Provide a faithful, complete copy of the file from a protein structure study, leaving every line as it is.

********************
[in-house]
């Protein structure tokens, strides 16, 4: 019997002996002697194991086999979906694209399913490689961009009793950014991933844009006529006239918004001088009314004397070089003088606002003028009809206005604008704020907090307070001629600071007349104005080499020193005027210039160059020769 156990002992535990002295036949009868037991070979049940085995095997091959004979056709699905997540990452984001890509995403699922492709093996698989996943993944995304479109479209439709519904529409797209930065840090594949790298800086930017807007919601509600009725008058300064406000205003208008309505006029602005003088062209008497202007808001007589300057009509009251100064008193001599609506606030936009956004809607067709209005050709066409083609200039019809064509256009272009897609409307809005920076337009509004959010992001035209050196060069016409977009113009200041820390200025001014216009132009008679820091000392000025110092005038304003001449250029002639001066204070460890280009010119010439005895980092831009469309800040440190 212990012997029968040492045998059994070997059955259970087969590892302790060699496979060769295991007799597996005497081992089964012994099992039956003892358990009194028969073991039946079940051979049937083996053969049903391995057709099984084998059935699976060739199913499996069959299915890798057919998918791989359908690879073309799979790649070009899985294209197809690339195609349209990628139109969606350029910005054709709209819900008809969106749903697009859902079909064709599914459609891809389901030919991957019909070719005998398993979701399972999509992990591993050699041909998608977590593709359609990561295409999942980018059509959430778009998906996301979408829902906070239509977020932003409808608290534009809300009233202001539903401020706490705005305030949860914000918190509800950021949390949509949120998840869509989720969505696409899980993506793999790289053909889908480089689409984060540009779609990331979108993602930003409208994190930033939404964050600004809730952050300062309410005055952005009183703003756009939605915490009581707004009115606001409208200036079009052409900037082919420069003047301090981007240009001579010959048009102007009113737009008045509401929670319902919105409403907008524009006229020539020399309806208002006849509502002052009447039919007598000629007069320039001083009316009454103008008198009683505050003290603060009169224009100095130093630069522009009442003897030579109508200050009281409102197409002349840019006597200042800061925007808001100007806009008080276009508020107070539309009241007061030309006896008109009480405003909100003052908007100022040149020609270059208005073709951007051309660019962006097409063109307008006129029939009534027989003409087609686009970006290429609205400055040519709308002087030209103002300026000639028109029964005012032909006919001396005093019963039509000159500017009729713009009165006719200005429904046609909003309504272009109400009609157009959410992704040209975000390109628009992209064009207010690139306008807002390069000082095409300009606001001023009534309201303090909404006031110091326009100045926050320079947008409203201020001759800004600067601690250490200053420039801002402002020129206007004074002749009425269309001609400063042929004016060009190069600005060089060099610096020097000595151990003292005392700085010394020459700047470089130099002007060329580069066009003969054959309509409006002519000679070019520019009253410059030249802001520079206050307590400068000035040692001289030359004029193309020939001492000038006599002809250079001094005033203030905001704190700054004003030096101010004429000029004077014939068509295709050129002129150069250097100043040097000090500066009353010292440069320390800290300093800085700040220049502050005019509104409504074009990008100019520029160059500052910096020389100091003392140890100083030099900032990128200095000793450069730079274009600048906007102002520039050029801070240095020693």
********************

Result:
[in-house]
């Protein structure tokens, strides 16, 4: 019997002996002697194991086999979906694209399913490689961009009793950014991933844009006529006239918004001088009314004397070089003088606002003028009809206005604008704020907090307070001629600071007349104005080499020193005027210039160059020769 156990002992535990002295036949009868037991070979049940085995095997091959004979056709699905997540990452984001890509995403699922492709093996698989996943993944995304479109479209439709519904529409797209930065840090594949790298800086930017807007919601509600009725008058300064406000205003208008309505006029602005003088062209008497202007808001007589300057009509009251100064008193001599609506606030936009956004809607067709209005050709066409083609200039019809064509256009272009897609409307809005920076337009509004959010992001035209050196060069016409977009113009200041820390200025001014216009132009008679820091000392000025110092005038304003001449250029002639001066204070460890280009010119010439005895980092831009469309800040440190 212990012997029968040492045998059994070997059955259970087969590892302790060699496979060769295991007799597996005497081992089964012994099992039956003892358990009194028969073991039946079940051979049937083996053969049903391995057709099984084998059935699976060739199913499996069959299915890798057919998918791989359908690879073309799979790649070009899985294209197809690339195609349209990628139109969606350029910005054709709209819900008809969106749903697009859902079909064709599914459609891809389901030919991957019909070719005998398993979701399972999509992990591993050699041909998608977590593709359609990561295409999942980018059509959430778009998906996301979408829902906070239509977020932003409808608290534009809300009233202001539903401020706490705005305030949860914000918190509800950021949390949509949120998840869509989720969505696409899980993506793999790289053909889908480089689409984060540009779609990331979108993602930003409208994190930033939404964050600004809730952050300062309410005055952005009183703003756009939605915490009581707004009115606001409208200036079009052409900037082919420069003047301090981007240009001579010959048009102007009113737009008045509401929670319902919105409403907008524009006229020539020399309806208002006849509502002052009447039919007598000629007069320039001083009316009454103008008198009683505050003290603060009169224009100095130093630069522009009442003897030579109508200050009281409102197409002349840019006597200042800061925007808001100007806009008080276009508020107070539309009241007061030309006896008109009480405003909100003052908007100022040149020609270059208005073709951007051309660019962006097409063109307008006129029939009534027989003409087609686009970006290429609205400055040519709308002087030209103002300026000639028109029964005012032909006919001396005093019963039509000159500017009729713009009165006719200005429904046609909003309504272009109400009609157009959410992704040209975000390109628009992209064009207010690139306008807002390069000082095409300009606001001023009534309201303090909404006031110091326009100045926050320079947008409203201020001759800004600067601690250490200053420039801002402002020129206007004074002749009425269309001609400063042929004016060009190069600005060089060099610096020097000595151990003292005392700085010394020459700047470089130099002007060329580069066009003969054959309509409006002519000679070019520019009253410059030249802001520079206050307590400068000035040692001289030359004029193309020939001492000038006599002809250079001094005033203030905001704190700054004003030096101010004429000029004077014939068509295709050129002129150069250097100043040097000090500066009353010292440069320390800290300093800085700040220049502050005019509104409504074009990008100019520029160059500052910096020389100091003392140890100083030099900032990128200095000793450069730079274009600048906007102002520039050029801070240095020693």